ST. GEORGE — To protect the health of those who live, work and visit national parks and facilities, and in support of the President Joe Biden’s executive order on protecting the federal workforce and requiring mask-wearing, the National Park Service implemented a mask requirement for employees, visitors, partners and contractors.
In a press release issued Tuesday by the U.S. Department of the Interior, face masks are required to be worn in all National Park Service buildings and facilities. Masks are also required on park service-managed lands when physical distancing cannot be maintained, including narrow or busy trails, overlooks and historic homes.
Sara Newman, public heath director captain for the park service, said wearing a mask around others, physical distancing and handwashing are the simplest and most effective public health measures to help stop the spread of COVID-19.
“Getting outside and enjoying our public lands is essential to improving mental and physical health, but we all need to work together to recreate responsibly,” Newman said.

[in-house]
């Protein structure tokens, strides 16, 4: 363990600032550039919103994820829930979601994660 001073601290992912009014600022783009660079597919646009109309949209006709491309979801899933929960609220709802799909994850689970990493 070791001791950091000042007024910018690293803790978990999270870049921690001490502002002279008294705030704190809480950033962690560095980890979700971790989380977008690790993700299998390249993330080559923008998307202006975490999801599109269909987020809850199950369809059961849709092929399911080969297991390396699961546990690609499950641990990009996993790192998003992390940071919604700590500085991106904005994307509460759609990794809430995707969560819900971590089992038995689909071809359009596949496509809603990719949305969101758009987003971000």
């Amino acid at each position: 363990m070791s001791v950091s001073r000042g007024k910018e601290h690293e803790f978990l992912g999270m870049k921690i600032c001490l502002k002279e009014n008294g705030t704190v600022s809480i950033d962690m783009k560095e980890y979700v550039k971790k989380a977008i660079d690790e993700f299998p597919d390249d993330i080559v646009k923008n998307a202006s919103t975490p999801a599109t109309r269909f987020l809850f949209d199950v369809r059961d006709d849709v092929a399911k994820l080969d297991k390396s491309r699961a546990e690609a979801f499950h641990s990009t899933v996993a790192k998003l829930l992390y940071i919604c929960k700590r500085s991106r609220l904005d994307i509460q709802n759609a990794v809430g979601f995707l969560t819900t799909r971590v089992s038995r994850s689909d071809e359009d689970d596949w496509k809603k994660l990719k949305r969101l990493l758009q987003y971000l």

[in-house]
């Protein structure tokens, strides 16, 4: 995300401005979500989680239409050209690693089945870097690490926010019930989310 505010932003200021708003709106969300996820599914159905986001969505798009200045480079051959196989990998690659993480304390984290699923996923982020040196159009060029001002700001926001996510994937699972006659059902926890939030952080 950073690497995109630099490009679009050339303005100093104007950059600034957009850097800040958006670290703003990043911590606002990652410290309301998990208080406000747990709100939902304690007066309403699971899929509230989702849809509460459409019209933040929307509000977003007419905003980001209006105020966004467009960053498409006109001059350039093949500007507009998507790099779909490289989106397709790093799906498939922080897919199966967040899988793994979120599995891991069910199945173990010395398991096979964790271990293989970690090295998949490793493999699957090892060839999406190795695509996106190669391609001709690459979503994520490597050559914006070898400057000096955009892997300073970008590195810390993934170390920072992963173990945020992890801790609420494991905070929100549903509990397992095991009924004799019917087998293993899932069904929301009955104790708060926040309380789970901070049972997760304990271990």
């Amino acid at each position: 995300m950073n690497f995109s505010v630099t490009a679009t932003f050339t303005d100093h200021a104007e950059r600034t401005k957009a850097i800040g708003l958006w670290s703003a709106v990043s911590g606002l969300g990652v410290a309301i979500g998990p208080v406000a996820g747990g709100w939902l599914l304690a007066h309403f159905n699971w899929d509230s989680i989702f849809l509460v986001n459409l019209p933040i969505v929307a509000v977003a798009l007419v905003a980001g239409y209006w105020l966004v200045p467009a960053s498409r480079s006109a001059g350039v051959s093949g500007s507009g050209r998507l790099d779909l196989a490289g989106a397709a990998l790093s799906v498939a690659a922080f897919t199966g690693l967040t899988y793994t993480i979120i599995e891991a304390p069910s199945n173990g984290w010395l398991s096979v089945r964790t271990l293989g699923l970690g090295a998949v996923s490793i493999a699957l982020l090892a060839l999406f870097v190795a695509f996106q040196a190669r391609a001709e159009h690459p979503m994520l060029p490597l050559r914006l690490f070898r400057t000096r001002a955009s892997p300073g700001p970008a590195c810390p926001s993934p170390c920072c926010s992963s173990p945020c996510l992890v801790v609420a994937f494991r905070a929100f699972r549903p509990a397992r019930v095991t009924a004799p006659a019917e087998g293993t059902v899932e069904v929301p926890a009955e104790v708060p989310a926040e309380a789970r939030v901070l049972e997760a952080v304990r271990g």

Additional public health measures are in place across the service, from capacity limits to one-way trails, or even temporary closures in response to local conditions.
Shawn Benge, deputy director for the park service said in the statement that they will continue to evaluate operations and make appropriate modifications to visitor services as needed.
“Working with public health officials and following the latest science and guidance, we can make national parks safer for employees, visitors and partners,” he said.
Visitors should check individual park websites and social media channels for details on operations before they visit. Park rangers are on duty to provide information, protect visitors and park resources and uphold this requirement. Find other tips here.
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